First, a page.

Rosewood Hotel Georgia Debuts Collection of Modern Canadian Art

Marcel Barbeau “Naja” 2010, Oil on Canvas, over the Rosewood Hotel Georgia concierge desk.

The newly-restored Rosewood Hotel Georgia buzzed with eager aesthetes and accomplished artists last night as the hotel debuted their permanent collection of modern Canadian art. Curated and developed by Farmboy Fine Arts, the stunning collection is one of the largest private collections in Canada and includes masterpieces by emerging local talent alongside legends like Douglas Coupland, Alan Wood, Marcel Barbeau, Derek Root, Guido Molinari and Jack Shadbolt–fittingly across from the Vancouver Art Gallery.

The legendary Georgian Revival hotel opened its doors in 1927 and has hosted greats like Nat “King” Cole, Katharine Hepburn, Elvis, Louis Armstrong and Queen Elizabeth II. Although the Hotel Georgia’s eminence as luxury accommodation diminished as the decades wore on, it recently underwent a $120 million, four-year-restoration between 2007 and 2011, reopening with a bang in July. The refurbished interiors show off the original, glowing mahogany walls and feature show-stoppers like a dazzling 9.4-metre (31-foot) long chandelier in the lobby and an elegant armoire shaped bar in the lobby lounge.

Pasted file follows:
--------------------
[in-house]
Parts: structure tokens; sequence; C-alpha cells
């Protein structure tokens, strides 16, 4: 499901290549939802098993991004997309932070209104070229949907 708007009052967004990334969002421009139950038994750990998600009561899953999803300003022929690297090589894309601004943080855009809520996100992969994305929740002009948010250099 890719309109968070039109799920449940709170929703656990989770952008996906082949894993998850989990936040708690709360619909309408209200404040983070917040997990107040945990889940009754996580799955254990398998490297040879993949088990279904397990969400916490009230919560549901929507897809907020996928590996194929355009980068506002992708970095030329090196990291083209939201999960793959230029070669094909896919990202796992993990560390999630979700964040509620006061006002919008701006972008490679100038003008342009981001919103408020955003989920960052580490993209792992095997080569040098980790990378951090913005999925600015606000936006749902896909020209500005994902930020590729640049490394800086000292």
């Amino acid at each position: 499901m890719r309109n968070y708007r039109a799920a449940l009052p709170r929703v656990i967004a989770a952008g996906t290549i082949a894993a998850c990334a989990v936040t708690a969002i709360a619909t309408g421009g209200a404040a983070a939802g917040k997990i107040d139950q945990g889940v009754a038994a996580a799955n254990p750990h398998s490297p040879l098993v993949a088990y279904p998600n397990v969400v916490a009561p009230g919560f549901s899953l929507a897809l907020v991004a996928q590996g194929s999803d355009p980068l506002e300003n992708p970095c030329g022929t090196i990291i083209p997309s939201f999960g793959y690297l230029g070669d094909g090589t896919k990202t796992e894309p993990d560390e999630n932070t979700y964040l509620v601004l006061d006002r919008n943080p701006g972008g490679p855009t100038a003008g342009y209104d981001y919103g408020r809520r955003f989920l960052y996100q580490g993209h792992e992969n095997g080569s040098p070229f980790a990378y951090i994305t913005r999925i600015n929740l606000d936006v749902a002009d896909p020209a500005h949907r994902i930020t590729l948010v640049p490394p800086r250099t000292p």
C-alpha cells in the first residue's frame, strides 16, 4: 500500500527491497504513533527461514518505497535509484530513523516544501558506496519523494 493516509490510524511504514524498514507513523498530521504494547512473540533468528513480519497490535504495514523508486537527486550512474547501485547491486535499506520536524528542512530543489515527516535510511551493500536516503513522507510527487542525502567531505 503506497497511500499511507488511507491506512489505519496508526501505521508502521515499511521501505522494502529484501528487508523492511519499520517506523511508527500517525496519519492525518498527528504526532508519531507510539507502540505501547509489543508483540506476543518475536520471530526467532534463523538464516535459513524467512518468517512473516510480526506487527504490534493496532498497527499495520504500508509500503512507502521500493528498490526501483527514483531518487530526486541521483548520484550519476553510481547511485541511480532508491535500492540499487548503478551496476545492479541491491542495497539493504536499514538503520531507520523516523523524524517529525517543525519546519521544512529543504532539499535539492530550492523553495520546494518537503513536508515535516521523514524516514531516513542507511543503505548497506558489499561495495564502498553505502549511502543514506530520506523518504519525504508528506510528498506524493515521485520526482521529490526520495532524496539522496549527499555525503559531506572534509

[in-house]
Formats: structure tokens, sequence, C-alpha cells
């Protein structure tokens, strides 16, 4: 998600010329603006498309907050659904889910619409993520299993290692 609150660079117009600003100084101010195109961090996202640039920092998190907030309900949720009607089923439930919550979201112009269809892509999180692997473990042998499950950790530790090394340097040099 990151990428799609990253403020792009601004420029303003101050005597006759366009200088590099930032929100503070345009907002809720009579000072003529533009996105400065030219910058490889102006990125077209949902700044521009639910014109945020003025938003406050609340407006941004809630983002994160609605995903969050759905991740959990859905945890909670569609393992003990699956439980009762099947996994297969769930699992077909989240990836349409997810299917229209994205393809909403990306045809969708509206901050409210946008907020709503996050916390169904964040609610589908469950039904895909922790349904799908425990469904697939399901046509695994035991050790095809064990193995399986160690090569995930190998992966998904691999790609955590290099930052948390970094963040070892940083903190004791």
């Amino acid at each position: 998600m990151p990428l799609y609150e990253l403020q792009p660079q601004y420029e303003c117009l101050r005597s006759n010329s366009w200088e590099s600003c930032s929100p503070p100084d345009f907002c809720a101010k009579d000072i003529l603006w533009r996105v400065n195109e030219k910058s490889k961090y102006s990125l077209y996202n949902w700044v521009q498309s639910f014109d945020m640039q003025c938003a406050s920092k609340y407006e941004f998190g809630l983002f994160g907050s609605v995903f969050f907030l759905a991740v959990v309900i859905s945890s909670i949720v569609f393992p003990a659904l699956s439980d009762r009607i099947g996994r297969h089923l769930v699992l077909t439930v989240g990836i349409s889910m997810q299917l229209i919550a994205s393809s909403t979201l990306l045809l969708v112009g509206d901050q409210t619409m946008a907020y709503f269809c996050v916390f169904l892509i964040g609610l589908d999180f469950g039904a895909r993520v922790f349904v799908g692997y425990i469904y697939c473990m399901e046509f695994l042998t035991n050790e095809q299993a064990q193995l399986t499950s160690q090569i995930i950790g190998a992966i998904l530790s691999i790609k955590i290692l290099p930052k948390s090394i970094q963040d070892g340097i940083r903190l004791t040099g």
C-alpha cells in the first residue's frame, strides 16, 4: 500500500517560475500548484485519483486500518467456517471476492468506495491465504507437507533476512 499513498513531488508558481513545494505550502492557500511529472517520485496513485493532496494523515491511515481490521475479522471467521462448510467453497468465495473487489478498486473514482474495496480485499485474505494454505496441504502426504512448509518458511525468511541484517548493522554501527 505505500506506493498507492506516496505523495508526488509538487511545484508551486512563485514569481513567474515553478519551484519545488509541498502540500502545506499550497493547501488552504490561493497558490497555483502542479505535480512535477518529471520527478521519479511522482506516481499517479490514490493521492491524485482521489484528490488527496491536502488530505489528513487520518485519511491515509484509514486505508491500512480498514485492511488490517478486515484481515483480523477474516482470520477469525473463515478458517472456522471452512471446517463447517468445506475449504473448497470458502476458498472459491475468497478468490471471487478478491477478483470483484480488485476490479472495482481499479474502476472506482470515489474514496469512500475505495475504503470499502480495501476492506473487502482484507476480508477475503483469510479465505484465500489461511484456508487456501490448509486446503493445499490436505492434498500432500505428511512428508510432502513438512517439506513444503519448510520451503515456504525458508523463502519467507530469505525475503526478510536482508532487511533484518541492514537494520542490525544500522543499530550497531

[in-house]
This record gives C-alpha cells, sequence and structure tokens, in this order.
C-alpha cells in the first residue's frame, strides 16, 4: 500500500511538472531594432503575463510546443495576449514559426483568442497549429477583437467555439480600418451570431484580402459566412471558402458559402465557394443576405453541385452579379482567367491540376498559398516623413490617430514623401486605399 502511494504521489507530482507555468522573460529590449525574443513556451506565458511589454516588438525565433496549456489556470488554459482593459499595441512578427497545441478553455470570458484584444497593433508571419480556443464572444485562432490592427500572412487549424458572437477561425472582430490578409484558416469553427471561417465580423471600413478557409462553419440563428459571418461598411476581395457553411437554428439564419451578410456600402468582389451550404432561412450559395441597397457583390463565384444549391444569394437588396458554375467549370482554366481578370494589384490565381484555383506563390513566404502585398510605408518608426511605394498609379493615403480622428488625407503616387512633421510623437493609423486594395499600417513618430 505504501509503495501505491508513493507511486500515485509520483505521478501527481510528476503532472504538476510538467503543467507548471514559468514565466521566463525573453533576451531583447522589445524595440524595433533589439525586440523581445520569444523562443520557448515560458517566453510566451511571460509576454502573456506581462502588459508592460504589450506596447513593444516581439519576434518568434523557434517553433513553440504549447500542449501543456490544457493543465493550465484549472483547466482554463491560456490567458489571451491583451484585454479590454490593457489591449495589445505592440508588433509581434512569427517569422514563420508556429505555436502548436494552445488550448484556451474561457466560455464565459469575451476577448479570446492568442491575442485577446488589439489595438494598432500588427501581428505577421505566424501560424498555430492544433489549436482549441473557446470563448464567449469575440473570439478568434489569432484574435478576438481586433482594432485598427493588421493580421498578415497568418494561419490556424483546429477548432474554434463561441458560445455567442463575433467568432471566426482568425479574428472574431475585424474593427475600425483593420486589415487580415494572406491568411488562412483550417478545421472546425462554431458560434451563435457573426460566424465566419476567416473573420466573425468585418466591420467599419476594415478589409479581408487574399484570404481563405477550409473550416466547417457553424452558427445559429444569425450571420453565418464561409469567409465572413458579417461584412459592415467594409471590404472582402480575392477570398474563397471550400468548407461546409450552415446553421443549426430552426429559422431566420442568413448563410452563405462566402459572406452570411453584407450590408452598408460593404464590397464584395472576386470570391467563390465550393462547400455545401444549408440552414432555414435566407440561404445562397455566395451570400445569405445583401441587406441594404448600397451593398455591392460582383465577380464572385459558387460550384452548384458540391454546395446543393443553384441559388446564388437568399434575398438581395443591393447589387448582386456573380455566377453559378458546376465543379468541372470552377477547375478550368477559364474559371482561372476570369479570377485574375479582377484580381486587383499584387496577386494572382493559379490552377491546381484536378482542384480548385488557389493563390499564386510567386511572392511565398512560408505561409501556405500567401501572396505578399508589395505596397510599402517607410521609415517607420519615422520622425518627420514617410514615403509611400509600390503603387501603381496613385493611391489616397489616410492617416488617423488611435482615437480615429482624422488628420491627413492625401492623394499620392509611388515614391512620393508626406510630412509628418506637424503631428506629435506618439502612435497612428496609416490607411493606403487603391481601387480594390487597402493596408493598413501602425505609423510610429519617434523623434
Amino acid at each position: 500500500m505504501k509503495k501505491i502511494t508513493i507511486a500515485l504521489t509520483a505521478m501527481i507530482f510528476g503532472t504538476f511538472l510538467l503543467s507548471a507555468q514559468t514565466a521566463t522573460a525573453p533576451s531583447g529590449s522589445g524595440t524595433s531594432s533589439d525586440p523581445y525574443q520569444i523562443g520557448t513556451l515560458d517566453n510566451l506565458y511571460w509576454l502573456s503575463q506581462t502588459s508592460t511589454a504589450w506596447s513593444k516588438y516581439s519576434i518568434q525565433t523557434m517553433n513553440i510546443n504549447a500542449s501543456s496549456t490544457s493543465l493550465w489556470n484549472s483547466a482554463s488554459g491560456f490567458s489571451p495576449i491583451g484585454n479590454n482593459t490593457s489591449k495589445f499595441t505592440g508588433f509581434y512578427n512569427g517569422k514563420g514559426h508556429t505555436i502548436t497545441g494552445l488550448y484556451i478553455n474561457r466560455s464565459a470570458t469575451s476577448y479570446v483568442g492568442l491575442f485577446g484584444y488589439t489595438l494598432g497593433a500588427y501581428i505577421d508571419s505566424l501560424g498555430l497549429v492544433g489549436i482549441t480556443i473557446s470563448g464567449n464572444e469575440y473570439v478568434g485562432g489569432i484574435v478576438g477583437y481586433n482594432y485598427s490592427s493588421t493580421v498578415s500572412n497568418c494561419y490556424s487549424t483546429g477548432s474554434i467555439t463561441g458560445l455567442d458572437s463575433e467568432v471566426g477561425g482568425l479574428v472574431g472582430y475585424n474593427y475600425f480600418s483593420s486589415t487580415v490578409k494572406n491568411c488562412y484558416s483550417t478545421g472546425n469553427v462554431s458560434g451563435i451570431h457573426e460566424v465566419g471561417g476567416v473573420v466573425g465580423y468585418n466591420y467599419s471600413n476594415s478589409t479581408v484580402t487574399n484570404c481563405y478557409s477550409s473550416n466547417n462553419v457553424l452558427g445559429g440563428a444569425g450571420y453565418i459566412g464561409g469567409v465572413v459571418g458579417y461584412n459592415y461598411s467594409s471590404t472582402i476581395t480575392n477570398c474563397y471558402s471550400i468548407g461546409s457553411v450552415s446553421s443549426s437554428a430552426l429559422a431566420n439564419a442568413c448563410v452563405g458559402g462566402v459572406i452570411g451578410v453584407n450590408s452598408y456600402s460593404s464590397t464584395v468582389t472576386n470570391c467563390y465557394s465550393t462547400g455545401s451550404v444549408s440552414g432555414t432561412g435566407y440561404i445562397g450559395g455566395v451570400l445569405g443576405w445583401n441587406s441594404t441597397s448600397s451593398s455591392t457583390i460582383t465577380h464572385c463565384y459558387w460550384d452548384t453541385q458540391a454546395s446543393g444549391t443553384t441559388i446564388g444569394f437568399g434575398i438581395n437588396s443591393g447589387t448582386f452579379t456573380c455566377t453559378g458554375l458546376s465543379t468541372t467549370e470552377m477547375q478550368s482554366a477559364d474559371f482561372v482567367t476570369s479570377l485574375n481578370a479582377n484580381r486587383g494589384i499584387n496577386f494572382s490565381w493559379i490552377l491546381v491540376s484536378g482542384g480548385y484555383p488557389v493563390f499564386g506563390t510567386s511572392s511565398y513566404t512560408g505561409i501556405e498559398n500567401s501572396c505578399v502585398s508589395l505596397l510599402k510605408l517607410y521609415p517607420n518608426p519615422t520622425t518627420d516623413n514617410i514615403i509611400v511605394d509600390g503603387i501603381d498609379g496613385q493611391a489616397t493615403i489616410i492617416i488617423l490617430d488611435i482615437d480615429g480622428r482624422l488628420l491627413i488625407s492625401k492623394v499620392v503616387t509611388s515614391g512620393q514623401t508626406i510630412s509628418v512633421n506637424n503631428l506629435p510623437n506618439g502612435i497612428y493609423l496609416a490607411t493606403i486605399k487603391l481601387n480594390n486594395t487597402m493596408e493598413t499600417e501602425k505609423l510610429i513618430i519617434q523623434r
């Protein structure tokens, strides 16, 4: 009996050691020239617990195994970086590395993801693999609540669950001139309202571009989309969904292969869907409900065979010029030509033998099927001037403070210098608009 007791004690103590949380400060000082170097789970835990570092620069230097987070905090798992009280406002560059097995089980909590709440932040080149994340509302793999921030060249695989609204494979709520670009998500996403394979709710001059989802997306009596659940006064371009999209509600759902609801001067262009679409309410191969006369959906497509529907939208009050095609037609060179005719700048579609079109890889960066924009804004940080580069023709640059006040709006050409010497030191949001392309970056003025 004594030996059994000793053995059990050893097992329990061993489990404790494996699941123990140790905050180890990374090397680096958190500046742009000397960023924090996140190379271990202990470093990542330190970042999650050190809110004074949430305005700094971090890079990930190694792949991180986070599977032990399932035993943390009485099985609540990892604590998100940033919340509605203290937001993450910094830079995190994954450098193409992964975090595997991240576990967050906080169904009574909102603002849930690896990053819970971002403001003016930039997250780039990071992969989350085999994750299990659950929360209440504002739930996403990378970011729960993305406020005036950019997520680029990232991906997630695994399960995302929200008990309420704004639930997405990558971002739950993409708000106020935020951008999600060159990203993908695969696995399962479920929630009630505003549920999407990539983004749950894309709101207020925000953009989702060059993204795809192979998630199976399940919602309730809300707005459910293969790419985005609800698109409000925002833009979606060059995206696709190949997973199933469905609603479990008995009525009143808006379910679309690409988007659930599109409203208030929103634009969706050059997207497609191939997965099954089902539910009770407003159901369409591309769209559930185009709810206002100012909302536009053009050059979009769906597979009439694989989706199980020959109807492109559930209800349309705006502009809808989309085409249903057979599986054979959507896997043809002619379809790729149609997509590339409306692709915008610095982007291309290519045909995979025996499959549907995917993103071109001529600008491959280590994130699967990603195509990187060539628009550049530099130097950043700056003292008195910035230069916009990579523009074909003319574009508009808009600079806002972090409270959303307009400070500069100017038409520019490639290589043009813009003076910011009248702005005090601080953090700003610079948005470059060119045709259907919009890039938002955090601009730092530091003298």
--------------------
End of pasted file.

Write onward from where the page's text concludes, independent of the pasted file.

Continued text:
Hotel Georgia Development Limited worked with Farmboy Fine Arts to create a modern art collection as a way to reassert the hotel’s present-day splendor in the context of the reverence for the hotel’s iconic past. Farmboy Fine Art’s president Todd Towers stayed true to the Rosewood Hotel Georgia’s mantra to create “A sense of place.” In order to do that, Towers selected and commissioned works by modern Canadian artists, focusing on West Coast artists in particular. Because the building interior is sombre in its sophistication, Towers chose pieces that would boldly stand out, placing pieces of art throughout the hotel from lobby, to spa, and  upper levels.

Highlights: Alan Wood’s work is featured directly behind the reception desk in the refurbished lobby. The three pieces are part of Wood’s bright “Garden Series” which uses the texture of collage and the colors of the British Columbian landscape to play with light against form.

Heading into the first floor lounge, you’ll come across the works of Canadian master Guido Molinari, who was strongly influenced by Mondrian and the Abstract Expressionism of the 1950s and 1960s. His work, which objectifies painting itself rather than featuring objects, is currently showcased in the National Gallery of Canada as well as in the MOMA in New York.

If you’re interested in seeing more, visit the lobby bar, Reflections Lounge, Hawksworth Restaurant or spa and keep your eyes peeled. The Rosewood Hotel Georgia offers a treasure hunt worth of serious visual stimulation.

Permanent collection at the Rosewood Hotel Georgia, 801 West Georgia Street, 604-682-5566.

Have you visited and checked out the collection? Which pieces and/or Canadian artists stood out to you?

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